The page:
This is one of a series of Info tips to help save you time and effort finding or using information.


Results on the new Web of ScienceThis weekend’s upgrade to Web of Knowledge has not only introduced a new interface, it has also led to a change of name.

Web of Knowledge has become the Web of Science, and the old Web of Science has become the Web of Science Core Collection. There have been a few additions to the content of the Web of Science Core Collection too.

Try out the new Web of Science now!

Content additions

The following new databases have been added to the Web of Science Core Collection:

  • Book Citation Index – Science
  • Book Citation Index – Social Sciences & Humanities
  • Current Chemical Reactions
  • Index Chemicus


The upgrade has introduced the following enhancements.

  • An updated user interface including clear identification of the database searched, with an easier-to-get-started search tool and simplified navigation.
  • Improved page layout and readability of search results with easier links to full-text. The ‘Search for item @ Reading’ button that you might have used previously to find the full article is now under a ‘Full Text’ button in your search results.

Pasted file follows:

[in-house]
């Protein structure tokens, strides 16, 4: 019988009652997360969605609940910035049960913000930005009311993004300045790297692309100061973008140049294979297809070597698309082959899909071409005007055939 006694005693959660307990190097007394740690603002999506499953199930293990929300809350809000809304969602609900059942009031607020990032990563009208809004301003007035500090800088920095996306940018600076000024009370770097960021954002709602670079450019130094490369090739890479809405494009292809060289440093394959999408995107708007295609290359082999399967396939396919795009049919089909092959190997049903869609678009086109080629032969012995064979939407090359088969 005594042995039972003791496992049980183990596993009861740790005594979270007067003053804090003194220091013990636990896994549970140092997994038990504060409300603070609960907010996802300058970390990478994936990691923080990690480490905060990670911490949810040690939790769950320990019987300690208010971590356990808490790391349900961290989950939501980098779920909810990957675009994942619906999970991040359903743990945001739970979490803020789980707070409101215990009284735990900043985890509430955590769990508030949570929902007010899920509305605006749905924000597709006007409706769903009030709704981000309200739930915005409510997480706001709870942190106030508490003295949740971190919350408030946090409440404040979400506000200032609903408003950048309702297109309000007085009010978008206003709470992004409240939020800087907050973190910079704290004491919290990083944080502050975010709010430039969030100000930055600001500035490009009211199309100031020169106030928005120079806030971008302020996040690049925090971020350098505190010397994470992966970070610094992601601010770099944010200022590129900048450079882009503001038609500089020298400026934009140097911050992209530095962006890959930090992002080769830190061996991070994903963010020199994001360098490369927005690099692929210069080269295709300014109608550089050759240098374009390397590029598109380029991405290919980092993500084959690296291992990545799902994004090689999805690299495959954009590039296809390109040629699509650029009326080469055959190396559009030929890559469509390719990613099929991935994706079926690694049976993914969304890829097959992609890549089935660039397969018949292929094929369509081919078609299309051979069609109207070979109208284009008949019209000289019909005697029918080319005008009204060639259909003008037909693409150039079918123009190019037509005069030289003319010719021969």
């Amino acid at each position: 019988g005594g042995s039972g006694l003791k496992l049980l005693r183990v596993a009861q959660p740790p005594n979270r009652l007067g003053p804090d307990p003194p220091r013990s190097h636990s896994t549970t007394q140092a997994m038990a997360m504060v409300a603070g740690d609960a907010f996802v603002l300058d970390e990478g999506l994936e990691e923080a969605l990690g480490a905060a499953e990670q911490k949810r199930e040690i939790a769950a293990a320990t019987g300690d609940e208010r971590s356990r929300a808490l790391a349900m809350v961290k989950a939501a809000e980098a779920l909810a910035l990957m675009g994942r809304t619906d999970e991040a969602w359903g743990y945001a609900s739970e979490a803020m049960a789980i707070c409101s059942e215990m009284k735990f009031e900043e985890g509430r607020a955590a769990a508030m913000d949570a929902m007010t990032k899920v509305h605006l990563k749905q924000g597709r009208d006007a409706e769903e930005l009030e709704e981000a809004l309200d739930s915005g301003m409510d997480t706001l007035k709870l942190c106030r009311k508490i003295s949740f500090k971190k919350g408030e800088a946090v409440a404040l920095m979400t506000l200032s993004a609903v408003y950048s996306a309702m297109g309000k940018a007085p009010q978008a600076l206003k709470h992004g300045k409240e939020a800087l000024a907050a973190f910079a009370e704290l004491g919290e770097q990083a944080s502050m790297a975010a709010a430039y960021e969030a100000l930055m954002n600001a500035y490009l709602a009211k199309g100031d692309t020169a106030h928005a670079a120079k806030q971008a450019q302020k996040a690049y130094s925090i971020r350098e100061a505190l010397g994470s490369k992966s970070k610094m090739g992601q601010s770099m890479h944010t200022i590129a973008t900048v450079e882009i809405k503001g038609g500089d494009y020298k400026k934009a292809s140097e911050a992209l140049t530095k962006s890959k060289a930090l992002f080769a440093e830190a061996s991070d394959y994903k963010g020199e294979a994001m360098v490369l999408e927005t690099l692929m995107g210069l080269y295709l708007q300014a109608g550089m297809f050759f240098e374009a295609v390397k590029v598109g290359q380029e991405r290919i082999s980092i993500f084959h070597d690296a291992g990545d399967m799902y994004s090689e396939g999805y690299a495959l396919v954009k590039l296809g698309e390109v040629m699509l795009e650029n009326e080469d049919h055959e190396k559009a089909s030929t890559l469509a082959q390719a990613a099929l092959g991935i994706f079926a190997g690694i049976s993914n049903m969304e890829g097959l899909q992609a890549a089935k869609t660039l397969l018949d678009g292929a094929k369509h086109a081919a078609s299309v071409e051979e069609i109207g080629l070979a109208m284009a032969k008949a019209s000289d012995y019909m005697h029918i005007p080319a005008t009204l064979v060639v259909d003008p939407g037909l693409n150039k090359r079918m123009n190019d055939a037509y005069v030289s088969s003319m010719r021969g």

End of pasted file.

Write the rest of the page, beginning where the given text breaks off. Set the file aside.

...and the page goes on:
• New layout of full record data elements for easier readability and improved organization of links to related research.

We are in the process of updating our webpages and guidance to reflect these changes.

Jackie Skinner, Library Web Manager

The recent Enterprise upgrade has added a new feature allowing you to see how many people are already waiting for a book before you place a hold.

When viewing the full record for a book, look for the number of ‘Holds’ displayed at the bottom of the book details, just above the list of copies (circled in red in the image below)

Full record display showing number of holds

What do I do if there are already holds on the book I need?

Take a look at the number of copies, and how soon they are due for return, to help you decide how quickly you might get the book if you were to place a hold. If you need the book urgently, you might then decide to use a Course Collection copy instead or check the catalogue for an e-book version you can read online.

For more information and guidance on getting hold of the books you need see our recent info tip.

Please note that recent upgrade has also moved the ‘Place Hold’ button and ‘Book Course Collection copy’ link to the top right of the full-record, next to the title.

What happens when there are multiple holds on a book?

Your subject liaison librarian will monitor the number of holds on books in your subject. If the number builds up they might decide to do one or more of the following:

  • move a copy into the Course Collection for 6-hour loan
  • make more copies 7-day loan
  • purchase extra copies
  • look into e-book options (although not all books are made available online by publishers)